13 . A method for issuing a warning that an oncoming train or other vehicle is approaching a predetermined point comprising the steps of: placing a motion sensing device for detecting when an oncoming train or other vehicle passes at a predetermined point; activating software for calculating the speed of a vehicle from input received from a speed calculating member; and, activating at least one acoustic beam emitter to send a sound throughout a predetermined danger zone with the software.
14 . The method of claim 13 further including the step of having the software calculate the time before the oncoming train or vehicle will pass the predetermined point.
15 . The method of claim 14 further including the step of using the software to generate a specific sound for a specific situation.
16 . The method of claim 16 further including the step of specific sound for a specific situation includes a predetermined sequence of sounds.
17 . The method of claim 14 including the further steps of: placing at least one supplementary sensor at predetermined locations generally parallel to a direction along which the oncoming train or other vehicle is traveling; associating acoustic beam emitters with the at least one supplementary sensor, the acoustic beam emitters emitting a focused warning sound to a second predetermined danger zone if the at least one supplementary sensor is activated.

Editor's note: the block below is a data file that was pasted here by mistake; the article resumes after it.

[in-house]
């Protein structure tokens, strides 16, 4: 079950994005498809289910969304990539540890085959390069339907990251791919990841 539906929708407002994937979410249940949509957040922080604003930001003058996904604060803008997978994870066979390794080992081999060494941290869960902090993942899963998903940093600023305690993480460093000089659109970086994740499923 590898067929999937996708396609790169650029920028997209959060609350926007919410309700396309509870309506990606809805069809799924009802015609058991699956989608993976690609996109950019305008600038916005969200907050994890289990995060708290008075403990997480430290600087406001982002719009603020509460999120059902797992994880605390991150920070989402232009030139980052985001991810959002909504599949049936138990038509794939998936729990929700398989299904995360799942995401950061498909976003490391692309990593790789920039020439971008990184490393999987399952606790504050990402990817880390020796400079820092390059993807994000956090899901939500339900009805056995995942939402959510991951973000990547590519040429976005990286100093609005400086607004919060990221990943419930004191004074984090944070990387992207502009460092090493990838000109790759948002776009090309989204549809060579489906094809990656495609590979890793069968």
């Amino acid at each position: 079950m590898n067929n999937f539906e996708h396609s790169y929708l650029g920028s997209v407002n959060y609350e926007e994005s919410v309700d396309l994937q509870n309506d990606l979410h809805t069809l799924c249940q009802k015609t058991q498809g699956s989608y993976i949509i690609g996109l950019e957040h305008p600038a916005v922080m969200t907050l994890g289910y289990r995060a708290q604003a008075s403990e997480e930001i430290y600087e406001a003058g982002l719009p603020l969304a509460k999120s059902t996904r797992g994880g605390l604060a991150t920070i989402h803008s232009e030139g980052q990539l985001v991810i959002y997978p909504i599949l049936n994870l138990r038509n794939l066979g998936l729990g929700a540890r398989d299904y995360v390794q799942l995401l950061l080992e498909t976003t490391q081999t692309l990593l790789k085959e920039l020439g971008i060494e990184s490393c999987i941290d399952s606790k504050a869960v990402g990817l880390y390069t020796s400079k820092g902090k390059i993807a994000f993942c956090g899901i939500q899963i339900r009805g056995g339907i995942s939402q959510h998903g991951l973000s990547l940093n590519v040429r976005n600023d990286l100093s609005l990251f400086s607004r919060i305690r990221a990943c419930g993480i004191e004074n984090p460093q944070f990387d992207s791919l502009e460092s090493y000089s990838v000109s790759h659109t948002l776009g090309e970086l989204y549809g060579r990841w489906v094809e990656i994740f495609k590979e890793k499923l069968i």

18 . The method of claim 14 including the further steps of selecting a speed calculating member from the group of transducers or radars.
I. TECHNICAL FIELD OF THE INVENTION
 The present invention relates to safety warning systems and, more particularly, to a safety warning system that employs a multi transducer phase emitter to focus sound in the direction of the potential danger.
II. BACKGROUND OF THE INVENTION AND PRIOR ART
 Warning systems to prevent collisions between vehicles or pedestrians and trains have been used for decades. They are found in many forms. The most commonly known is a crossing gate with warning signals sent out by speakers attached to the gate. Other representative forms include a simple RR crossing sign, and a RR crossing sign with sound signals. Separate from the railroad intersection warning systems is a sound blast emanating from the train itself.